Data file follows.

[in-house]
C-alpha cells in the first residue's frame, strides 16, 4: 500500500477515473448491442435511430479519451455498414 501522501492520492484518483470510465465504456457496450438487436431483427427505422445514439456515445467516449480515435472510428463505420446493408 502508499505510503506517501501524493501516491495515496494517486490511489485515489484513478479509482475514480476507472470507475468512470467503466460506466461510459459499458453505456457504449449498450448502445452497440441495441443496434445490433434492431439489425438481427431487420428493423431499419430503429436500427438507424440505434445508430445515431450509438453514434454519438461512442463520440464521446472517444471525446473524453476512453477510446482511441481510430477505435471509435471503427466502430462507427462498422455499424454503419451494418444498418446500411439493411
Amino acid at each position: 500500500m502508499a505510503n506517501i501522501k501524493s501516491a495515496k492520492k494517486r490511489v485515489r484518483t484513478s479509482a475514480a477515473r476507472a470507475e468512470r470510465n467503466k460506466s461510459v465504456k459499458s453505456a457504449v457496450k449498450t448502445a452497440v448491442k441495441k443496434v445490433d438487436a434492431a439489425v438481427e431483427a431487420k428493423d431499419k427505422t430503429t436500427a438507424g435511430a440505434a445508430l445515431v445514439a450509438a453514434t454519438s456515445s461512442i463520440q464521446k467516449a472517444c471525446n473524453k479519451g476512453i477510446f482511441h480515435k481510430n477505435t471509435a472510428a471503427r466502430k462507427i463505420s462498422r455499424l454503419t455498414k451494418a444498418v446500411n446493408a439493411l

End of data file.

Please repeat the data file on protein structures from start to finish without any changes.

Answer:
[in-house]
C-alpha cells in the first residue's frame, strides 16, 4: 500500500477515473448491442435511430479519451455498414 501522501492520492484518483470510465465504456457496450438487436431483427427505422445514439456515445467516449480515435472510428463505420446493408 502508499505510503506517501501524493501516491495515496494517486490511489485515489484513478479509482475514480476507472470507475468512470467503466460506466461510459459499458453505456457504449449498450448502445452497440441495441443496434445490433434492431439489425438481427431487420428493423431499419430503429436500427438507424440505434445508430445515431450509438453514434454519438461512442463520440464521446472517444471525446473524453476512453477510446482511441481510430477505435471509435471503427466502430462507427462498422455499424454503419451494418444498418446500411439493411
Amino acid at each position: 500500500m502508499a505510503n506517501i501522501k501524493s501516491a495515496k492520492k494517486r490511489v485515489r484518483t484513478s479509482a475514480a477515473r476507472a470507475e468512470r470510465n467503466k460506466s461510459v465504456k459499458s453505456a457504449v457496450k449498450t448502445a452497440v448491442k441495441k443496434v445490433d438487436a434492431a439489425v438481427e431483427a431487420k428493423d431499419k427505422t430503429t436500427a438507424g435511430a440505434a445508430l445515431v445514439a450509438a453514434t454519438s456515445s461512442i463520440q464521446k467516449a472517444c471525446n473524453k479519451g476512453i477510446f482511441h480515435k481510430n477505435t471509435a472510428a471503427r466502430k462507427i463505420s462498422r455499424l454503419t455498414k451494418a444498418v446500411n446493408a439493411l